On the face of it, a debut is just one game for a new team and should be of no greater importance than any other. The fact of the matter though is that in football, debuts can be crucial. Fans, coaches, analysts and the press are always likely to scrutinize a players first game for their new club, making snap judgments on whether they're going to 'cut it' or not.
For the players themselves, a good debut can often give you a huge confidence boost, acting as a springboard and setting the tone for your time at a new team. A disastrous debut on the other hand can result in the opposite, with it taking some time for players to bounce back, and some never doing so. Wayne Rooney, Sergio Aguero and Ruud van Nistelrooy are all fine examples of players who had magnificent debuts which set the tone for their time at a new club.
This list is a collection of some of the most truly disastrous, damaging and laughable debuts in history. Some players bounced back to have wonderful careers at that club, whilst others never recovered or perhaps never even got a second chance. Here are the top 15 worst debuts in soccer history:
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15 Dave Beasant - Newcastle United
Regarded by many Toon supporters as the worst goalkeeper Newcastle have ever had, Dave Beasant had a calamitous debut, having joined the club off the back of a successful nine years at Wimbledon, where he won a shock FA Cup. Beasant's Newcastle debut came at Goodison Park, away to Everton. He conceded after 33 seconds and the game ended in a 4-0 defeat for the Magpies. He played another 19 games for Newcastle but never looked steady between the sticks, and was moved on to Chelsea after less than a year in the North East.
14 Garry Flitcroft - Blackburn Rovers
Having briefly captained Manchester City and won the club's Player of the Year award in 1993, Garry Flitcroft left the Citizens in 1995 to join Blackburn Rovers. His debut was just about as disastrous as they come, with Flitcroft shown a red card and handed his marching orders after just three minutes on the pitch. Despite the setback, he bounced back, and went on to spend 10 years with the club, playing more than 250 games and captaining the team.
13 Edcarlos - Benfica
Brazilian central defender Edcarlos joined Benfica in 2007 surrounded by much anticipation. With a growing reputation from his time at Sao Paolo, where he had become a regular for Brazil's under-20s team, Edcarlos - it was hoped - would become a big player in Europe. He arrived to replace the sturdy and reliable Anderson, who had joined Lyon, and Edcarlos was anything but sturdy and reliable. In his debut against Nacional, Edcarlos twice let the opposition through in on goal, once due to failing to trap the ball and once due to completely misreading a header. He played 15 more games before being promptly loaned back to Brazil.
12 Chris Iwelumo - Scotland
In 2008, Chris Iwelumo was 30 years old. He must have thought his chances of international football were long gone. But after showing some impressive form for Wolves, Iwelumo was called up for Scotland's qualifiers for the 2010 World Cup. He made his debut as a 57th-minute substitute, but made an impression for all the wrong reasons.
Iwelumo somehow managed to miss from three yards out, it was a nightmare debut and the striker said he watched the miss over and over again. He won a further three caps for his country but will sadly to immortalized by 'that' miss.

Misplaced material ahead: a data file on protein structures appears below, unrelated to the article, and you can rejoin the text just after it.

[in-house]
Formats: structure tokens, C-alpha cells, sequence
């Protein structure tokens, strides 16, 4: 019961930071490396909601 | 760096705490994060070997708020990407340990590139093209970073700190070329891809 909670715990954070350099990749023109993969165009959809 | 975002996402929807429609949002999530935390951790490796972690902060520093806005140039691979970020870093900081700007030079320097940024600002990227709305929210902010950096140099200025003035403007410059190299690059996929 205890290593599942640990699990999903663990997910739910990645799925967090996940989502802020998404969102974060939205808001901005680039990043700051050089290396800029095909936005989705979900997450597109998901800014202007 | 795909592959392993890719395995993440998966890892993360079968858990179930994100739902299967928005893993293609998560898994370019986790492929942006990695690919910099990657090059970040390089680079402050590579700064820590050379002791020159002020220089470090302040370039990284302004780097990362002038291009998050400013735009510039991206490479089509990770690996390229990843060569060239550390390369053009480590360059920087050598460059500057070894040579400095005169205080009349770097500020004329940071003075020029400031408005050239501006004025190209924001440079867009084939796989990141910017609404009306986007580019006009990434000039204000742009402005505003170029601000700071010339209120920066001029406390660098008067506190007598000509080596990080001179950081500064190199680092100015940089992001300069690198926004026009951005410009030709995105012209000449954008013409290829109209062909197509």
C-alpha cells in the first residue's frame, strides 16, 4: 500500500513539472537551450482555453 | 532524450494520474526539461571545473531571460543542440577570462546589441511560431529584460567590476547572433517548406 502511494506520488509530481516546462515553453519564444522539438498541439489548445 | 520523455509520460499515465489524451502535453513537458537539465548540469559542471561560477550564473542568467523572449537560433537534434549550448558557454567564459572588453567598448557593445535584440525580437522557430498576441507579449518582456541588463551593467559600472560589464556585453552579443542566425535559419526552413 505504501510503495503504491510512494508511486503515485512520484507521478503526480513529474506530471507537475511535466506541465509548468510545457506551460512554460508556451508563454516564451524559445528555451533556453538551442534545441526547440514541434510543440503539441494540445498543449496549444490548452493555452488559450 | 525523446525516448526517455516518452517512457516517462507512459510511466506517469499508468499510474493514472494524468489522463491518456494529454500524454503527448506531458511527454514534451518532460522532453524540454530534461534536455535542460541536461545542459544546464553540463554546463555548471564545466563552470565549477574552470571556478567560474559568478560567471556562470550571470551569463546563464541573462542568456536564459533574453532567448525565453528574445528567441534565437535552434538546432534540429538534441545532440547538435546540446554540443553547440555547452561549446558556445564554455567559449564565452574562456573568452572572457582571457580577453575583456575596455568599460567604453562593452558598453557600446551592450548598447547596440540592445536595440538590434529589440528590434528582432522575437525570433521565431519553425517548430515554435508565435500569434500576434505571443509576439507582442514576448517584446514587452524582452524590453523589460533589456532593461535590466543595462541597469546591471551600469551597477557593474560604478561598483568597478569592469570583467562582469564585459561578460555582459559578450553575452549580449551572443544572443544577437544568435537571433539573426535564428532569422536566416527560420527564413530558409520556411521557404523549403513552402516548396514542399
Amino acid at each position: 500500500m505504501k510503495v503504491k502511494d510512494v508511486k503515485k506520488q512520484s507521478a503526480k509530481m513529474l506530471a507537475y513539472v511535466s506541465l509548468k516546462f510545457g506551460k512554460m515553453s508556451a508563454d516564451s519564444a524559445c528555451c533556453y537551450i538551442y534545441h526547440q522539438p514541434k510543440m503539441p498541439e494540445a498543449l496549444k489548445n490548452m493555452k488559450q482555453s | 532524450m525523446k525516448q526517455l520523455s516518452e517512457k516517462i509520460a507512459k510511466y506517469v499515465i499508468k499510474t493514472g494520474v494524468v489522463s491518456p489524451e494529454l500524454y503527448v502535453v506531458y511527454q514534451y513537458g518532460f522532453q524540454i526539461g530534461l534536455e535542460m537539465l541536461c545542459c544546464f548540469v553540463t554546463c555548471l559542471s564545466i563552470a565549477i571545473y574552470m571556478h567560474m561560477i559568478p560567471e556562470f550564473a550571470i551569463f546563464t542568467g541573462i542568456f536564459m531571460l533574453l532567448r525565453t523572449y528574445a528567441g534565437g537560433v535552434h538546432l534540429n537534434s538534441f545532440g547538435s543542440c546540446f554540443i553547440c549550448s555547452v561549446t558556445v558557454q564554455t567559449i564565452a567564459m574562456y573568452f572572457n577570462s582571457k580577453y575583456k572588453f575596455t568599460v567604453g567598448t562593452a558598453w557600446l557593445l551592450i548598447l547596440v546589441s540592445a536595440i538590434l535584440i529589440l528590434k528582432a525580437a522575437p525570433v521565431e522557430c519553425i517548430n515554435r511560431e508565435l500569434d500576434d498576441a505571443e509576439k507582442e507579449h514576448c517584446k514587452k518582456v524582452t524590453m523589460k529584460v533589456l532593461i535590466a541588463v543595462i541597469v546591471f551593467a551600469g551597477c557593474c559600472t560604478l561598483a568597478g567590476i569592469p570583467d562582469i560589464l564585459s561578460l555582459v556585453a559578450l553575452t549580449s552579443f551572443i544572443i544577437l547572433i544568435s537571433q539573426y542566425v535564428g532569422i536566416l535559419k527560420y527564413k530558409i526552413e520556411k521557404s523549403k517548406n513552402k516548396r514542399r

11 Zlatan Ibrahimovic - AC Milan
From a striker currently plying his trade in the fifth tier of English football to one of the finest marksmen in the world, but that didn't stop Zlatan Ibrahimovic from having an equally miserable debut. After disagreements with the management at Barcelona, Zlatan returned to Serie A, on-loan, in a move that would later become permanent. The Swede's debut wasn't one to remember though. He didn't look his usual self and Milan slumped to a surprise 2-0 defeat at the hands of Cesana. To make matters worse, Ibrahimovic had the chance to put Milan right back in the game with a penalty, but even managed to put that wide of the target.
10 Rio Ferdinand - Leeds United
Huge transfer fees almost always lead to greater expectation, and with that, comes greater pressure. That pressure seemed all too much for a 22-year-old Rio Ferdinand in his Leeds United debut. The England defender joined the Yorkshire club from West Ham for around $35 million, but his debut was a day to forget, as Leeds conceded three first half goals again as Leicester and Ferdinand had a torrid game. He did bounce back, having two strong years for Leeds before being signed by Manchester United in an even bigger money move.
9 Tomas Repka - West Ham
Tomas Repka was a player renowned for his 'combative' approach to the game, and that is a polite way of saying he was renowned for making rash tackles, having no self-discipline and being sent off. On his West Ham debut though, one might expect the Czech international to be a little more considered in the challenge. A club record signing at $10 million, hopes were high, but Repka reverted to type and saw red after two yellow cards on his debut.
To make matters worse, his first game back after serving his suspension, Repka was sent off again. He did go on to have a decent career at West Ham, playing around 200 games over six years, but his record of 19 career red cards is up there with the highest of all time.
8 Gordon Marshall - Stoke City
Debuts are never easy, but if you're a goalkeeper, they can be a whole lot worse. Being the man between the sticks is the one position where mistakes are always likely to cost your team a goal, so goalkeeper's have to be especially weary when making their debuts. For Gordon Marshall at Stoke City, things did not get off to a good start.